View Full Version : Pastel Restoration
Recently I've been asked to clean up and reframe a number of pastel portraits (I'm a professional framer as well as a pastelist) and the paper is showing some foxing. The pastels were done in the late 60's - it looks like Canson or possibly some other laid paper. They were not taken care of but are still beautiful pastel portraits. Although I've been pastelling for at least 40 years I've never had the problem myself but of course I've taken good care of mine. Anyway, I've been doing research on what methods might be available to remove foxing and the methods are too wet for pastels. One website mentions using a laser which seems like the least destructive and least damaging type of treatment, but I don't know if that is widely available. Not to mention expensive - my customer has no money - of course.
My main goal is to put all of the paintings in the right environment with acid free backings and mats, then recommend what else can be done. At least this should stop further damage, however, I keep wondering if there might be something, like a fungicide, that I could spray on the backing board that will help reduce the foxing.
Does anyone know what might be done?
12-11-2013, 08:42 PM
Doreen, I did the obvious and Googled this problem. Maybe you found this link (http://www.picturerestorationscotland.co.uk/restoring_worksonpaper.html), which offers no real information BUT you might contact them and see if they can help. They show a restored pastel that had mold... There must be a way to do this!
12-11-2013, 08:53 PM
I don't work with pastels, but research is my "thing". I found something that may be helpful on the Artistsnetwork. http://www.artistsnetwork.com/medium/pastel/pastel-qa-fixing-a-moldy-pastel
Basically scrape off the mold, set outside in fresh air and direct sun for a while, then repaint the scraped areas.
Thanks Deborah and GardenM - I'll check those links out!
12-24-2013, 10:22 AM
I remember reading something about using a gas to reverse foxing. I did a search and came up with the following link, which talks about it. (Search on the word "gas" in the document.) Good luck!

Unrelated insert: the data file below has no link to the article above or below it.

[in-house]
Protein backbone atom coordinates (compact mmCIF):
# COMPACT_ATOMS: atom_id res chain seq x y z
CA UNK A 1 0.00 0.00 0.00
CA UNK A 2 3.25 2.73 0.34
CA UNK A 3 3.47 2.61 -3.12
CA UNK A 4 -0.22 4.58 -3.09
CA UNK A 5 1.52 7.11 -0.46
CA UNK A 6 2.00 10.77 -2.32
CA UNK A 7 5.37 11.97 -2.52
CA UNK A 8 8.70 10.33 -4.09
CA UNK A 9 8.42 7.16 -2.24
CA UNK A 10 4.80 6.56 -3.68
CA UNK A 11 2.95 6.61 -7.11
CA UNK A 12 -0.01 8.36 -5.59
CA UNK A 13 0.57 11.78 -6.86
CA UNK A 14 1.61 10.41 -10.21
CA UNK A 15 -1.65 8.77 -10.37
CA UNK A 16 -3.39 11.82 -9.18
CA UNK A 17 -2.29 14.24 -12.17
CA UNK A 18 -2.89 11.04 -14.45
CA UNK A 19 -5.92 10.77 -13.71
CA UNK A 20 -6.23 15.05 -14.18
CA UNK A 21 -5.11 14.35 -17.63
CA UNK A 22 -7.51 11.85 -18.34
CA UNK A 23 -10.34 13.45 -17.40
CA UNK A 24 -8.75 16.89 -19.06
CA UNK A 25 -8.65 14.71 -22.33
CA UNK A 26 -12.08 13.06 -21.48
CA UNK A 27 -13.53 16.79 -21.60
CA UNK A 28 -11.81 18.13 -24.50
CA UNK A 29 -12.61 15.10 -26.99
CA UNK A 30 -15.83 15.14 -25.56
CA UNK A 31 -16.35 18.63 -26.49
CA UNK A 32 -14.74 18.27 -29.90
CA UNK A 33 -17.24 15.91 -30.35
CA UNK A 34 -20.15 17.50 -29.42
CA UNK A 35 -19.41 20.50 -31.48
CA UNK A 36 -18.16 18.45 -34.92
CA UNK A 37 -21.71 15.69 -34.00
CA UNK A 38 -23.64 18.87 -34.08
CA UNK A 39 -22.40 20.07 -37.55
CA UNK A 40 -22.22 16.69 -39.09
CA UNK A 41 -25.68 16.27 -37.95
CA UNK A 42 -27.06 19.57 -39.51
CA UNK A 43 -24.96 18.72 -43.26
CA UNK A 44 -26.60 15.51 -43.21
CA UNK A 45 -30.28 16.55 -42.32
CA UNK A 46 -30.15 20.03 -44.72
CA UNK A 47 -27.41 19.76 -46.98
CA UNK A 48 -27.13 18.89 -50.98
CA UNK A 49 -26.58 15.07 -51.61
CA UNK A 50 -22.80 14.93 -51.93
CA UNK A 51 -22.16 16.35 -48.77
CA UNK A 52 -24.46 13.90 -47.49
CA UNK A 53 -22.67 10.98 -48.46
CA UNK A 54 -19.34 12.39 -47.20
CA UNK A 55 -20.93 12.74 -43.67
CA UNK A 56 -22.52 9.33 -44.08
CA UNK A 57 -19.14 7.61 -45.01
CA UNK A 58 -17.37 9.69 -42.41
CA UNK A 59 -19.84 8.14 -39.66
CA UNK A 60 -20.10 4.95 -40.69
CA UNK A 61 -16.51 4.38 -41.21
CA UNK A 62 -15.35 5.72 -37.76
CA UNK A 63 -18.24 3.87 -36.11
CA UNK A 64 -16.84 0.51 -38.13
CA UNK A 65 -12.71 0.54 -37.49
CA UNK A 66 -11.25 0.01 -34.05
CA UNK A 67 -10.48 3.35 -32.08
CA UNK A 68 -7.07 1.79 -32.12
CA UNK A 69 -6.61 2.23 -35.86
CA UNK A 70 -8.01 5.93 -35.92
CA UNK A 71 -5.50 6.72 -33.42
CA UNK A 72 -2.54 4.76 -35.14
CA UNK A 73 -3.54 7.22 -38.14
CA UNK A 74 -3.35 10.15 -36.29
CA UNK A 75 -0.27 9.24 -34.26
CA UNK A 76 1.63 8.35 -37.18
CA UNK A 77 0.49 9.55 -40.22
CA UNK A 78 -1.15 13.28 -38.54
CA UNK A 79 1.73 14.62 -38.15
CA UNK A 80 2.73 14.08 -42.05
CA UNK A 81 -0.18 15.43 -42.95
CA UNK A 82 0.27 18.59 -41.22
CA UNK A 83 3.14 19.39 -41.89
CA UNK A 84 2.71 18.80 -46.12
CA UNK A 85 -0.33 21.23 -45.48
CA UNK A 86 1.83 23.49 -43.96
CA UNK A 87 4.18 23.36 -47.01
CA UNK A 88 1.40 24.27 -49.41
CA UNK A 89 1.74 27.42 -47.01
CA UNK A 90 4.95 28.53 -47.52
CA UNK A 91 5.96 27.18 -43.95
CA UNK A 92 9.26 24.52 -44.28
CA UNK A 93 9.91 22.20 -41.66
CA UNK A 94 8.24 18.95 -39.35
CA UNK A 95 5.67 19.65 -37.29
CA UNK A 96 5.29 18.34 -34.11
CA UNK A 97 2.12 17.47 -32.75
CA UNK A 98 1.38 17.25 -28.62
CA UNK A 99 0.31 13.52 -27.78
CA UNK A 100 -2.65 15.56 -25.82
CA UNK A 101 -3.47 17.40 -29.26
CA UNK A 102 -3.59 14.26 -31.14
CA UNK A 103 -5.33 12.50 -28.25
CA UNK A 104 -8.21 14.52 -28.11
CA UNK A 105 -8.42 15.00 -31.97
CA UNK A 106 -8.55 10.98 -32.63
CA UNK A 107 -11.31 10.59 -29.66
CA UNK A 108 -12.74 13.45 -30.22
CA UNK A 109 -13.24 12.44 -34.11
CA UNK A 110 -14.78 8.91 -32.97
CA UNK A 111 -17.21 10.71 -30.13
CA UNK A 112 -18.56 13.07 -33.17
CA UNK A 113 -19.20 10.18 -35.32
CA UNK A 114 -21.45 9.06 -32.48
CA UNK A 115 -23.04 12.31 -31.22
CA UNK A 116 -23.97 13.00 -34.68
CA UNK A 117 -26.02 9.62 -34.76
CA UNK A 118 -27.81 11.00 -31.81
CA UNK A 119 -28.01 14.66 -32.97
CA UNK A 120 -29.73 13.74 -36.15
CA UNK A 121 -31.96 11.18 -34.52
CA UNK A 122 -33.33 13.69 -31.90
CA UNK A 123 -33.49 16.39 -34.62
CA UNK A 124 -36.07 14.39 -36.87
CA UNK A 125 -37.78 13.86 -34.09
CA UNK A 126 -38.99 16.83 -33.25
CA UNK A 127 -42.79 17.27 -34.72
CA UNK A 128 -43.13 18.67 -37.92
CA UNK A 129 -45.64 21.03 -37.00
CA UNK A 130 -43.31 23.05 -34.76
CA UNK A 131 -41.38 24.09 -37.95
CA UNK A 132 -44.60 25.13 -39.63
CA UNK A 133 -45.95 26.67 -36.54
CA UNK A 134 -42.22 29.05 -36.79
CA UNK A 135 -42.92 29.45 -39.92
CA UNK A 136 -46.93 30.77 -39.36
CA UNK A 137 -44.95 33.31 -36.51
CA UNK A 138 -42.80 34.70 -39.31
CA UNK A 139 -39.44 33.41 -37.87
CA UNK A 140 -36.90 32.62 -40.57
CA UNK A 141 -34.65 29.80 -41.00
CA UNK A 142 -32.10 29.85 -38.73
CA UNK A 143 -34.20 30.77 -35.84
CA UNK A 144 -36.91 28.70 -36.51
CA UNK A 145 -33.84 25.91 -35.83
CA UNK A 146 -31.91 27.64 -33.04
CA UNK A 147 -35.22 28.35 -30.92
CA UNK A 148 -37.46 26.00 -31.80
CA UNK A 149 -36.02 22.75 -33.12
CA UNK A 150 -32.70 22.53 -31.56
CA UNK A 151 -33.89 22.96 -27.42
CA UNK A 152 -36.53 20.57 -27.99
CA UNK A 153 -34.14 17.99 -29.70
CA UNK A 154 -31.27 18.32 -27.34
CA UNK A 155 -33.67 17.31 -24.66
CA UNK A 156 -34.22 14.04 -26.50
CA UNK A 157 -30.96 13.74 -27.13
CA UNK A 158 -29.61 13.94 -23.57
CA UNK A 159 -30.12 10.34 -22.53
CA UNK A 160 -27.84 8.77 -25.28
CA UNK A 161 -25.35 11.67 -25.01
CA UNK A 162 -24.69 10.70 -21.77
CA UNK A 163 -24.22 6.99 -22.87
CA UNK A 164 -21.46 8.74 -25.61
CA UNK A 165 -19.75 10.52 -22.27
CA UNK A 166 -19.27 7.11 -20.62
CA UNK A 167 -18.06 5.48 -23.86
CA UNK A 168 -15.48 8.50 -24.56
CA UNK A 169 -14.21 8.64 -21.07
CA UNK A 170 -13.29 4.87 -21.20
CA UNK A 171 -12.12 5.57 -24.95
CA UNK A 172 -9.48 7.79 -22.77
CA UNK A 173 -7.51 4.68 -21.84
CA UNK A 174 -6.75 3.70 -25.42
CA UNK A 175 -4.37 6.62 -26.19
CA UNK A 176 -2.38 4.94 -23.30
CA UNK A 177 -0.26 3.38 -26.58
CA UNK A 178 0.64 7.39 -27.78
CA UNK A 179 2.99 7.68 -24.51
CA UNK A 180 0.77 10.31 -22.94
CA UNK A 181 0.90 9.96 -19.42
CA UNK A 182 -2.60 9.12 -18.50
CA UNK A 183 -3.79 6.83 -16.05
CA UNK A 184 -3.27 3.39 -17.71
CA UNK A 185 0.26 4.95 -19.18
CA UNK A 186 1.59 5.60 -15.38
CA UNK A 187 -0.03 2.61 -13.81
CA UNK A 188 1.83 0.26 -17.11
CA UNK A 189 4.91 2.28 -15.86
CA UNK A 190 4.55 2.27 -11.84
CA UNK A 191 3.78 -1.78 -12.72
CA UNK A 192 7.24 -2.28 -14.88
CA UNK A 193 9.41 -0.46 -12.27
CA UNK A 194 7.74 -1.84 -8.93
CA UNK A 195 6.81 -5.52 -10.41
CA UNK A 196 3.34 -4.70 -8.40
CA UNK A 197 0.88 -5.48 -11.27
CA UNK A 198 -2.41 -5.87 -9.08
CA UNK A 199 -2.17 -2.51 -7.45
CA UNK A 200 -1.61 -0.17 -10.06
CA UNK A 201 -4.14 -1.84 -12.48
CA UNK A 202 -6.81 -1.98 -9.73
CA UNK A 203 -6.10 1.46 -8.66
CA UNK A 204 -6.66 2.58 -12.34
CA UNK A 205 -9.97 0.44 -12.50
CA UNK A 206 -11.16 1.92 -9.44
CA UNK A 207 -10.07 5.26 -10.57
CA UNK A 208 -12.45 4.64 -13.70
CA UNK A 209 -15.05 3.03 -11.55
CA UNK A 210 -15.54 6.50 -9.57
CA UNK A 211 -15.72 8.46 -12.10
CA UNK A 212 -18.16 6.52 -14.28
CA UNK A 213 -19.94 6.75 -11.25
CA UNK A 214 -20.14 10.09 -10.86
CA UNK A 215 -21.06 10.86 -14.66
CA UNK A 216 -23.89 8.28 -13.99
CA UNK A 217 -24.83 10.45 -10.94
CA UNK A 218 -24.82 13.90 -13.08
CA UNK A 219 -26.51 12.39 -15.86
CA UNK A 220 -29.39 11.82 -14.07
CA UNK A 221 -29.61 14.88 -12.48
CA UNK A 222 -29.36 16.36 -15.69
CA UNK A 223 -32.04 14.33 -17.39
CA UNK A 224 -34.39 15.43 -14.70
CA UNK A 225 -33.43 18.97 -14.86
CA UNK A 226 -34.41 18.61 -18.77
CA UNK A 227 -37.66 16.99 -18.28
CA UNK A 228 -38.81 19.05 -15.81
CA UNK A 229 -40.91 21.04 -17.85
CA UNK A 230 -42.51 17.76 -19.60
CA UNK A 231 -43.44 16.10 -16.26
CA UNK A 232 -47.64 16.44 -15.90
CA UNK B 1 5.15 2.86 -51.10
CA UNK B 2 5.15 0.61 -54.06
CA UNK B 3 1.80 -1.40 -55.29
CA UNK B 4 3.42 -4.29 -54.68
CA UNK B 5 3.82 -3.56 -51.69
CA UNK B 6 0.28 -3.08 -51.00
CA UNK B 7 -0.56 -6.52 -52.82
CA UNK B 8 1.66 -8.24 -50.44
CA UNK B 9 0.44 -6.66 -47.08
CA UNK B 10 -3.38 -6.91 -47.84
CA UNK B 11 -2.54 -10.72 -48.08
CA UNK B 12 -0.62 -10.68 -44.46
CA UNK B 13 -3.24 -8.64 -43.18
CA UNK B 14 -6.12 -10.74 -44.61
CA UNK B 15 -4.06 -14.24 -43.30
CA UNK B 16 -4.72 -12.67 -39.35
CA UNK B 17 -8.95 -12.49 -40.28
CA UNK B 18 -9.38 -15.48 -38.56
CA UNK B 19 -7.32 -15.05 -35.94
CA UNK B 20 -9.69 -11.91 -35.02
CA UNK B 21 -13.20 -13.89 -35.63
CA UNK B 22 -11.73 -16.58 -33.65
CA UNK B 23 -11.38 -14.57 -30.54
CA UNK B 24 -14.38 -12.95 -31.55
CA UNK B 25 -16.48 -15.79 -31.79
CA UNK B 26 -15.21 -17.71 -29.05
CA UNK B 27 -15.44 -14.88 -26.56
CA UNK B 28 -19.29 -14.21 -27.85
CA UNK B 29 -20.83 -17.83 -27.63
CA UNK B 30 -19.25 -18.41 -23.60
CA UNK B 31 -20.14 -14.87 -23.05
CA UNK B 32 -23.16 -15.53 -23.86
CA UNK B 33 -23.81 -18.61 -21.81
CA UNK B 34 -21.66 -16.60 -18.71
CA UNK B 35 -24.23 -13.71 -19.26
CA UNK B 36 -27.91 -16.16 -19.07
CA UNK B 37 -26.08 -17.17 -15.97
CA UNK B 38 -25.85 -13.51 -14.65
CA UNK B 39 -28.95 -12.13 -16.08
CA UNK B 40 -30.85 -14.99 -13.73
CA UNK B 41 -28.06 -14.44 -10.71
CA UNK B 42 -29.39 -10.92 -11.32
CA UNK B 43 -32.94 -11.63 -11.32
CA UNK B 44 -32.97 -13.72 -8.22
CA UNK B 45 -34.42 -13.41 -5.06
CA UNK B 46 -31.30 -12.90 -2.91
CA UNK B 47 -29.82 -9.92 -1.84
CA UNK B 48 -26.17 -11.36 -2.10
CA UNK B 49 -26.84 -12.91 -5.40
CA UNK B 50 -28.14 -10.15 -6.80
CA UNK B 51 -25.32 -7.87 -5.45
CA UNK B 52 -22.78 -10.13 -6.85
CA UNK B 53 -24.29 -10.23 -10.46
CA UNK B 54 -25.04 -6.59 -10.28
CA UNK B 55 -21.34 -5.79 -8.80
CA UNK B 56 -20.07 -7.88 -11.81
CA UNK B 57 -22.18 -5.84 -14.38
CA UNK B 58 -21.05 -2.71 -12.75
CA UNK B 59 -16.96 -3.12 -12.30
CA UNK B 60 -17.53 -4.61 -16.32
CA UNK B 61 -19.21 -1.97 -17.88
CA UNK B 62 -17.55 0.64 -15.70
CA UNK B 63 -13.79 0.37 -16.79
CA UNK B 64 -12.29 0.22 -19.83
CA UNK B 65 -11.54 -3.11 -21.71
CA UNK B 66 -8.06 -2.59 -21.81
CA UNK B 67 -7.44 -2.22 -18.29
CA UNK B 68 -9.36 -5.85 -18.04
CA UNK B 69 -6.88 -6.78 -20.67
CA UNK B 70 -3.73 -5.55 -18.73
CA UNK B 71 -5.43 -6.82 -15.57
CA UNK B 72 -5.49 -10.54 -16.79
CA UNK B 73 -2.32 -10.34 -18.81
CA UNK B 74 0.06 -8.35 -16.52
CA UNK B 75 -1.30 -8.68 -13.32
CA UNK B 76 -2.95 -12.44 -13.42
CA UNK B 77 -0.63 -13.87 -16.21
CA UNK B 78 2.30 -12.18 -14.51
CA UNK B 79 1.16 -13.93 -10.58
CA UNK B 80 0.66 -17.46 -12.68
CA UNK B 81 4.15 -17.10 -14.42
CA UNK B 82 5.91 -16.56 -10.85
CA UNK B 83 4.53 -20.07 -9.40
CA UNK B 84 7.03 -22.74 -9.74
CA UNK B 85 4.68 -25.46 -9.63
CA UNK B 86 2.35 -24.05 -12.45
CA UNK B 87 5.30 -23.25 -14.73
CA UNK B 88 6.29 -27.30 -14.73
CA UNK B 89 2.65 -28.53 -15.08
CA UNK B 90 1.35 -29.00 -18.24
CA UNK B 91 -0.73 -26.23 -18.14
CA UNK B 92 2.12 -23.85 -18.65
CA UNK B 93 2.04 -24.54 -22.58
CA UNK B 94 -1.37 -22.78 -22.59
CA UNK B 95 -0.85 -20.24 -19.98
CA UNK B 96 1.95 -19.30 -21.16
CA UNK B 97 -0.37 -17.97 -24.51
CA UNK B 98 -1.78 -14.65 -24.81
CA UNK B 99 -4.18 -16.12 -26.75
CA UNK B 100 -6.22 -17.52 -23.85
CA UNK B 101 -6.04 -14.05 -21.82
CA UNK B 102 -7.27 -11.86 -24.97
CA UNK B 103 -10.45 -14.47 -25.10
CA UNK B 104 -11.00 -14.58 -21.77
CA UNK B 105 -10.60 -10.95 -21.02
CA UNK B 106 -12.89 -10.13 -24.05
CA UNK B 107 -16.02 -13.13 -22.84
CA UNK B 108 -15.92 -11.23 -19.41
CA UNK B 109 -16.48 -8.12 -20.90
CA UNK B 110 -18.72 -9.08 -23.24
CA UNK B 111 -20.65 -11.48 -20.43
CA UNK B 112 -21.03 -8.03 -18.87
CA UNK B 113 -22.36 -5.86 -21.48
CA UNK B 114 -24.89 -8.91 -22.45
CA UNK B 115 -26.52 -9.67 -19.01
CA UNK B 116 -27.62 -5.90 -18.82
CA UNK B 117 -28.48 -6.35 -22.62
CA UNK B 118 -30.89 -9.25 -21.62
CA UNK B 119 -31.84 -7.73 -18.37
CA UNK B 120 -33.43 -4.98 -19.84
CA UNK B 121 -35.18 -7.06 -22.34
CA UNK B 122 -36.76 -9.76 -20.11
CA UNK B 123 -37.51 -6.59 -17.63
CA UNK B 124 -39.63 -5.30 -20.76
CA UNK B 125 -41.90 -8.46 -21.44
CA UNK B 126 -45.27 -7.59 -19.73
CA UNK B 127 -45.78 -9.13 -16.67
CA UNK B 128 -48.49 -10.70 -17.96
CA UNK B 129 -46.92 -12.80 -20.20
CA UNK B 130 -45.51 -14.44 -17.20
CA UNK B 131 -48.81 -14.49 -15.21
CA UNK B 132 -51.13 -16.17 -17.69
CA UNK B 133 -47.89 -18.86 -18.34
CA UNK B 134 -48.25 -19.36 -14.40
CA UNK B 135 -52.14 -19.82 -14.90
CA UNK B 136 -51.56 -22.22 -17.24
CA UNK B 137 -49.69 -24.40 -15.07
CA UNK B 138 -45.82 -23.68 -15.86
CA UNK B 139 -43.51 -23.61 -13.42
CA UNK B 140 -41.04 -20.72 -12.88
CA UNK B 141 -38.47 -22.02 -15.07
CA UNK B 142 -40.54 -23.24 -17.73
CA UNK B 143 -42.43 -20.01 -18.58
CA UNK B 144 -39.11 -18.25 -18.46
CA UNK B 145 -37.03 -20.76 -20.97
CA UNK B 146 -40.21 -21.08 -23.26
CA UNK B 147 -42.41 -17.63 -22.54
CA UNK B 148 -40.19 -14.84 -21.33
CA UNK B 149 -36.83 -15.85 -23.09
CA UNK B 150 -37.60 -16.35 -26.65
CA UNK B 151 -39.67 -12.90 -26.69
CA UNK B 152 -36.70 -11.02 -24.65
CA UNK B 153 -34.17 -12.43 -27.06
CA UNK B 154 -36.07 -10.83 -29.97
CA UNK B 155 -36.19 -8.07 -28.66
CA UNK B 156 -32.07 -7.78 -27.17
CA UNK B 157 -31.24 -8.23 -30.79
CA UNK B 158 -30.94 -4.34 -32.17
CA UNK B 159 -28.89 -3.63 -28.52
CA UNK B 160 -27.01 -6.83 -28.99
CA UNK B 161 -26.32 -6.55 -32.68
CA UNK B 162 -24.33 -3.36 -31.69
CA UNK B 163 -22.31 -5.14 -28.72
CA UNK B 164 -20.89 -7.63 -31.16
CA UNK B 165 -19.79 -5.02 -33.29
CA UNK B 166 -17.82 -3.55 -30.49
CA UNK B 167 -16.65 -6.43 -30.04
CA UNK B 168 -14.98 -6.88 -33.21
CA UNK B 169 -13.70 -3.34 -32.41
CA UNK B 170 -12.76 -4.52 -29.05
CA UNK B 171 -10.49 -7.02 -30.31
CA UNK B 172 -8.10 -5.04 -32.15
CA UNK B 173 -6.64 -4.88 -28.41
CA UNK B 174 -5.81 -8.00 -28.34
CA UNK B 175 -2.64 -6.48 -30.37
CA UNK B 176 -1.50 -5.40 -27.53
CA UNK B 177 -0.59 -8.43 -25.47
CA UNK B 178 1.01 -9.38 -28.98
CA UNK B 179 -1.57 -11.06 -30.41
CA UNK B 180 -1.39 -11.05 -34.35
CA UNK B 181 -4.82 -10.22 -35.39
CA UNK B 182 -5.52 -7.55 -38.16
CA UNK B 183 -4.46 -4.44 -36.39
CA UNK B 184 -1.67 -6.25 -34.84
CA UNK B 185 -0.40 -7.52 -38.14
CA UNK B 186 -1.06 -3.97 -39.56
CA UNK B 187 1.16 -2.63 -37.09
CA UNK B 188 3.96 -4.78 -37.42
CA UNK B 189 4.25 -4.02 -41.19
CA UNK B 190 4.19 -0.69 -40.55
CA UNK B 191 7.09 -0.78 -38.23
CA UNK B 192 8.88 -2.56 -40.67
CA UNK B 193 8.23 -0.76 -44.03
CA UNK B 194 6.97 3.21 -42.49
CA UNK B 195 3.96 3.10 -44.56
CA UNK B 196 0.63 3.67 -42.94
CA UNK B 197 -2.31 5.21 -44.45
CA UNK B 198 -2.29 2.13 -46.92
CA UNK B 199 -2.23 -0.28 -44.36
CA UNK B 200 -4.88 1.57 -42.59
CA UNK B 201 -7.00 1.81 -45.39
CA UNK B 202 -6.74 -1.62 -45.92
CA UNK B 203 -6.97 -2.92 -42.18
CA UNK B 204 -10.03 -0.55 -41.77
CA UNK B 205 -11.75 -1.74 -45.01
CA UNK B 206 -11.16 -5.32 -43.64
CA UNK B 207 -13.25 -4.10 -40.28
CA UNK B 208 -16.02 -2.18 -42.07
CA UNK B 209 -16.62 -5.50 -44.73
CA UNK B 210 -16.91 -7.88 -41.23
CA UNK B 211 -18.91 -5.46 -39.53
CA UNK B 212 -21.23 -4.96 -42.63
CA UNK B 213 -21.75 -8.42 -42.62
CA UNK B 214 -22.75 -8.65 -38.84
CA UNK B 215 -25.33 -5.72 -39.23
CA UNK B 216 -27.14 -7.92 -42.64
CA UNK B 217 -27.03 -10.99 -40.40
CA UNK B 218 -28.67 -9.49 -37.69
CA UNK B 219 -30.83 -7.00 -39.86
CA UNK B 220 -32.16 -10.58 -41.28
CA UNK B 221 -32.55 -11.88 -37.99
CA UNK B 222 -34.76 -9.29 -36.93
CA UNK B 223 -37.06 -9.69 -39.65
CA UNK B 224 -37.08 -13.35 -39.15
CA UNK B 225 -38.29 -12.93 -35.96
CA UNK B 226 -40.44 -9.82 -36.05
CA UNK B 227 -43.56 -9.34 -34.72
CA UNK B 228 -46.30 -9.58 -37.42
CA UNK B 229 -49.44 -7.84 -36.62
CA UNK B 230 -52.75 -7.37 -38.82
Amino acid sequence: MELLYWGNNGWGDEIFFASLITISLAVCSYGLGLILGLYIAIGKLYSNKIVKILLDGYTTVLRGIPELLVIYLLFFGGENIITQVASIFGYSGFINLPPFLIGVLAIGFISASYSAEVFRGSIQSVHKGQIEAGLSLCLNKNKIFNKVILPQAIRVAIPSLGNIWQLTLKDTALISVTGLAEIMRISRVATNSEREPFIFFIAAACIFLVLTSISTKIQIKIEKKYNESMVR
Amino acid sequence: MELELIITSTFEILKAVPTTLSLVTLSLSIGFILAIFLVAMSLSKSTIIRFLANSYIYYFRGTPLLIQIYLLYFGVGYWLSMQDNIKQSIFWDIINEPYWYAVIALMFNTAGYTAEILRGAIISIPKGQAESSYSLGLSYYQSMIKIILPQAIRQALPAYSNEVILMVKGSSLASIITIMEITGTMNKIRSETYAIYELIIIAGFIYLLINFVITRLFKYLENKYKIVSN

Thank you - that is a great link, as they all are, and packed with information!
I've taken three out of their frames and found that they are mounted on either illustration board or mat board - all very acidic. I won't be able to isolate the paper and put new acid free backing on them. Also, the foxing could be caused by what ever glue was used to mount the paper. It seems there's no end to the possible causes of foxing. There are some crystals that can be used inside a vapor box (I'd have to make a box out of foam core or something) that would sort of gas the foxing out, but before I do anything drastic, I'll try the always available sunshine here in FL.:)
12-26-2013, 03:49 PM
this is a very interesting thread, please keep posting when you find out more!
i wonder, if you spray the back of the backings with that stuff that makes stuff acid free? might help a bit, but mostly, this is a HUGE lesson on how/why to frame properly! any photos to show on this project?
Thanks chewie - I'm a little afraid to introduce anything wet to the pieces. I will post pix after I've taken the other two out of their frames. It seems that the most damage might be from just not taking care of them. Two paintings didn't have any glass on them, one that is still framed looks like it was being stored under a leaky pipe, and others seem to have been on a wet floor maybe - probably all in a damp basement or something. So, first they were poorly framed, but that was the standard in the '60's and second they were not taken care of. :(
12-27-2013, 05:39 AM
Doreen, this is interesting, so please keep us updated as you go, if you have the time.
Seems like pastels are really hard to restore once they're damaged. A bad canvas can be peeled off an oilpainting, but what to do with bad paper with colourful dust on it...?
Some think pastel artists obsess too much about archival and acid free. In my opinion, your adventure, Doreen, illustrates perfectly why a bit of obsession from the beginning will save a lot of problems 60 years later.
12-27-2013, 05:57 AM
Elizabeth Steele has done conservation work on Degas pastels. I can't find the article where she talks about the process, but I remember the biggest problem was with the paper, and she *may* have used something wet on it. (I googled, but couldn't find it quick enough. I have read it online, so it is out there somewhere.)
Thanks Charlie, I'll search for that - but yes - we must be mindful of how we frame and store pastels!
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